... with video pass-through ...
Ok, it's been some time since last log, and I changed a lot of things. Until then, I worked a lot on the hardware, and just coded a basic pygame script to experiment my changes. So, this code was very unoptimized, with one single big loop. It was time to work on this part.
So, so far, the device is running well. The biggest problem is about the displays. Once I will have upgraded to a HDMI display, I won't be limited by framerate. I also plan to upgrade to a Raspberry Pi 2, to give some room for OpenCV video processing. I have so many ideas at this point...
But even at 10fps and with 240*320 resolution per eye, it's a great device and I don't feel any VR sickness with it.
I will release the full code on my GitHub once the cleanup is finished.
A last detail : I tried to use a BeagleBone at a point, because I have a very nice 7" 1024*600 display for it. But I quickly found the USB bandwith is also limited, and I could not capture at more than 10fps with a USB webcam. There's nothing I could do to it, so I abandonned the idea. I don't want to kill my only beagleboard doing a similar hack I did on the Pi.
The first version of the HMD had a few little problems :
So I decided to make some modifications :
All these modifications allow me to put the raspberry on the top of the HMD. It's far less bulky, more robust and I can put it on a table...
With these modifications, I can say the issues I was facing are totally gone : image quality is far better, no more light is entering the device, and flickering has stopped.
Here are a few pictures, see more on this page.
Better look, isn't it ?
In Day 1, I made both SPI displays to work in clone mode. They could achieve 50fps which is very good, and they seem to be synced (I will have to check this when the helmet is working)
Today, I'm starting to physically build the device.
Here is how both displays are connected :
Common to both displays :
For each display :
Because I want to reuse displays in other projects in the future, I don't want to alter them. So I will build some adapters, to go from both display's 26 pins connector to the Raspberry Pi's 26 pins connector.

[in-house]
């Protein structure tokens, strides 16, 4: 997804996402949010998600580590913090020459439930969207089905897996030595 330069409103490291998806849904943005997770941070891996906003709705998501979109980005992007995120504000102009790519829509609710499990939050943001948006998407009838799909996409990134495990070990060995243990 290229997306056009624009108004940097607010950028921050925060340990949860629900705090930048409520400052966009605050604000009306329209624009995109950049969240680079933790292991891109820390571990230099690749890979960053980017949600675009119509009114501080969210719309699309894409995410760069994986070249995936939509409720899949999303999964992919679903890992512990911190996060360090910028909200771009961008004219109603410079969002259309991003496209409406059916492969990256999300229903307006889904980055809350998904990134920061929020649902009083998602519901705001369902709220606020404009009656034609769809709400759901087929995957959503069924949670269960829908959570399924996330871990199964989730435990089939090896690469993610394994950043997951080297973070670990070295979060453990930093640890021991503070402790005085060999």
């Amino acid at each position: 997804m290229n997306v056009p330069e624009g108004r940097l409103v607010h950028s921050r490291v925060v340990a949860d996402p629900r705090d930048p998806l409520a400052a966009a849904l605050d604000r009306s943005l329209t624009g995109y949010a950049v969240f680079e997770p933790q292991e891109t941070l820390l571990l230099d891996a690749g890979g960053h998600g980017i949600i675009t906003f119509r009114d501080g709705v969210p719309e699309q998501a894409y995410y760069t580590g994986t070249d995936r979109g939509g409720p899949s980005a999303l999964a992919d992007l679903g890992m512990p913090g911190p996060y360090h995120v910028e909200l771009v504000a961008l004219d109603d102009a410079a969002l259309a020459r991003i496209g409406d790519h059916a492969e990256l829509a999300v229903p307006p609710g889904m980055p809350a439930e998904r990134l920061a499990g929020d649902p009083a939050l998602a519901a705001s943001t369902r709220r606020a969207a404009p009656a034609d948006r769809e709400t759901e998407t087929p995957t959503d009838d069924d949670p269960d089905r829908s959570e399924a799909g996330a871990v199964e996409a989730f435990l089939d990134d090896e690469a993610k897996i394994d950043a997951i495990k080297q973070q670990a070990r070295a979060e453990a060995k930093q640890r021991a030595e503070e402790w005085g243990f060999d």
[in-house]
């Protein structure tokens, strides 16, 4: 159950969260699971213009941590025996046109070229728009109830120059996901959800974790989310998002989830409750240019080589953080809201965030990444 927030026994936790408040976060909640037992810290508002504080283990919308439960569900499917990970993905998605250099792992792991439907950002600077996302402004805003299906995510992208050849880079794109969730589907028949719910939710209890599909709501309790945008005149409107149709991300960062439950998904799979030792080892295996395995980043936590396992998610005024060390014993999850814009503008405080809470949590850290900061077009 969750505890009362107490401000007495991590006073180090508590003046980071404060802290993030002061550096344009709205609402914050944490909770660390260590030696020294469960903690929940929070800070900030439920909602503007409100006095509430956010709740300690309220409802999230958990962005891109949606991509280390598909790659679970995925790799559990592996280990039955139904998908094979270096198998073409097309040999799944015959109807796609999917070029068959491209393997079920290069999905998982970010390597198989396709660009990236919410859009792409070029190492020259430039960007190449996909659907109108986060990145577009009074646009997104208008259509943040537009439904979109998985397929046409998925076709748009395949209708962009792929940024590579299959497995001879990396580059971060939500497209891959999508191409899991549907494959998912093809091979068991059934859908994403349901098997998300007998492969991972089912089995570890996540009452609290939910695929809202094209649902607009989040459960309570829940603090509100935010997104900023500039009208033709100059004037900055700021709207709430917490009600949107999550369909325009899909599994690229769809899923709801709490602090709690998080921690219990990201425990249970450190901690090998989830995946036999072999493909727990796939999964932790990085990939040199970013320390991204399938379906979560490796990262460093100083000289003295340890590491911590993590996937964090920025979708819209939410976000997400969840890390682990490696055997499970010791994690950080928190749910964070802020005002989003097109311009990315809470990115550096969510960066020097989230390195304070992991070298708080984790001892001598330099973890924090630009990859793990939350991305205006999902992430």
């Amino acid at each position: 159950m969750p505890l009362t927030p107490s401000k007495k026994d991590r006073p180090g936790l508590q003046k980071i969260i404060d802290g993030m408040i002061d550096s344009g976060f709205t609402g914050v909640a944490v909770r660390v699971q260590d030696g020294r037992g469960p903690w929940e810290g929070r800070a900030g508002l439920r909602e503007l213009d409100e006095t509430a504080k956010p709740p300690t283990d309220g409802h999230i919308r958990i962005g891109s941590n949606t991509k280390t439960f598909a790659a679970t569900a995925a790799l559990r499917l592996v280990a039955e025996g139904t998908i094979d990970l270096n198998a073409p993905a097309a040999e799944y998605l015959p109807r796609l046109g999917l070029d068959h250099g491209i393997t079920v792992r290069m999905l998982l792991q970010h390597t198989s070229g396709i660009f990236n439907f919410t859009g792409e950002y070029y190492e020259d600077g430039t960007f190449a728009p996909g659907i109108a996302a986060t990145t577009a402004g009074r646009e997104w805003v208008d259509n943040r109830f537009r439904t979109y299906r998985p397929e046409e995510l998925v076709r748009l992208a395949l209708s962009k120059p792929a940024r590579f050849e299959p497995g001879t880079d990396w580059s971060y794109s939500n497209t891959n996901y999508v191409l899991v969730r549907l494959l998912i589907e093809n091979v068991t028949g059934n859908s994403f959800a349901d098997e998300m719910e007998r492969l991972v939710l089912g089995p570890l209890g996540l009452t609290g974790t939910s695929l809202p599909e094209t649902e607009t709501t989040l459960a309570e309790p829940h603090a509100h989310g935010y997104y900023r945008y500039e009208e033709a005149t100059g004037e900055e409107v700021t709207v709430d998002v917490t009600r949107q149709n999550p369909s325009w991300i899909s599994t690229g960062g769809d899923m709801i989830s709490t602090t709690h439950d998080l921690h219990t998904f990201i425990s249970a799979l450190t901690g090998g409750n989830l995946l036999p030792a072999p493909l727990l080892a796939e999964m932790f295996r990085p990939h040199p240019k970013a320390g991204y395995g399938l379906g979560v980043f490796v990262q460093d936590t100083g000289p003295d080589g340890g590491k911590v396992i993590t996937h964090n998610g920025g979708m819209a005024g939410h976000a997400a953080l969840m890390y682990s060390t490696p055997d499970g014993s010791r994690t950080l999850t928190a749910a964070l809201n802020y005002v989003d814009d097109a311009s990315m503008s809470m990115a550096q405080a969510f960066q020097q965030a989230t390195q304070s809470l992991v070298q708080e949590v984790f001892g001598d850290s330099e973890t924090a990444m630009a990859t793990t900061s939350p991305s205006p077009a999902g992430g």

Unfortunately, after a quick test in the shell, I notice I can't use the displays horizontally : they are too far away from each other to fit the lenses. So, I will use them vertically.
When used vertically, both display fit perfectly in the ColorCross shell.
I can now test the lenses alignment. Once perfect alignment is found, I will attache both displays to the shell with a little hot glue (sticks well and is easy to remove)
Displays are rotated in the pictures, but the overlay I linked to in Day 1 corrects this.
Without any surprise, view is pixellated, but it's not really important right now, and I have plans to drastically improve it in a future upgrade.
Good news is : displays are perfectly synced ! So this build is viable, after all !
PS3 Eye camera and Raspberry Pi have been temporary attached on top and bottom of the shell with velcro.
Very sexy, isn't it ? :D
The first stage is to get both SPI displays to work in clone mode. I will call this first version "Mark I" :)
First, we have to physically connect them.
Then, we have to build a new dual_hy28b_nots overlay. Display and touchpanel both use a SPI chip select (CS) line and Raspberry Pi have only one SPI channel with two CS lines, so we have to remove touchscreens in order to activate both displays.
Finally, we will add some modifications to X11 to allow clone view with both SPI displays.
Full guide is available in french on this link
I think you could easily follow the quotes, if not, please send me a message !